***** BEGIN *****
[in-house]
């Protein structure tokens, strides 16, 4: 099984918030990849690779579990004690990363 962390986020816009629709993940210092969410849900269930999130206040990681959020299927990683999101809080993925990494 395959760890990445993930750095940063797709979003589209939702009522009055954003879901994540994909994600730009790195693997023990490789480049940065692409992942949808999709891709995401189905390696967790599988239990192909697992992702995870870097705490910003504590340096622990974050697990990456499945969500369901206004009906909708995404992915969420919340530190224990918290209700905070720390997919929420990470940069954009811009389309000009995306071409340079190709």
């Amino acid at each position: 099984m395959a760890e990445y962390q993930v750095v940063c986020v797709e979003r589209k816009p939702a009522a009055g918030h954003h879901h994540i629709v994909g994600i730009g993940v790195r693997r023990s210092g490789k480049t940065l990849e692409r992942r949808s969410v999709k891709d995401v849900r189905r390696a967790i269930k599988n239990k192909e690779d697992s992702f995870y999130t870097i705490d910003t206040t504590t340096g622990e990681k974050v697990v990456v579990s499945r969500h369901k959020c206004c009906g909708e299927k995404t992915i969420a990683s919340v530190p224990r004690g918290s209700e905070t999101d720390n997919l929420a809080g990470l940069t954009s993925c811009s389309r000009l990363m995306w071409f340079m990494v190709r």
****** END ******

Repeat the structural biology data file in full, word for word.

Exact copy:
[in-house]
């Protein structure tokens, strides 16, 4: 099984918030990849690779579990004690990363 962390986020816009629709993940210092969410849900269930999130206040990681959020299927990683999101809080993925990494 395959760890990445993930750095940063797709979003589209939702009522009055954003879901994540994909994600730009790195693997023990490789480049940065692409992942949808999709891709995401189905390696967790599988239990192909697992992702995870870097705490910003504590340096622990974050697990990456499945969500369901206004009906909708995404992915969420919340530190224990918290209700905070720390997919929420990470940069954009811009389309000009995306071409340079190709």
């Amino acid at each position: 099984m395959a760890e990445y962390q993930v750095v940063c986020v797709e979003r589209k816009p939702a009522a009055g918030h954003h879901h994540i629709v994909g994600i730009g993940v790195r693997r023990s210092g490789k480049t940065l990849e692409r992942r949808s969410v999709k891709d995401v849900r189905r390696a967790i269930k599988n239990k192909e690779d697992s992702f995870y999130t870097i705490d910003t206040t504590t340096g622990e990681k974050v697990v990456v579990s499945r969500h369901k959020c206004c009906g909708e299927k995404t992915i969420a990683s919340v530190p224990r004690g918290s209700e905070t999101d720390n997919l929420a809080g990470l940069t954009s993925c811009s389309r000009l990363m995306w071409f340079m990494v190709r």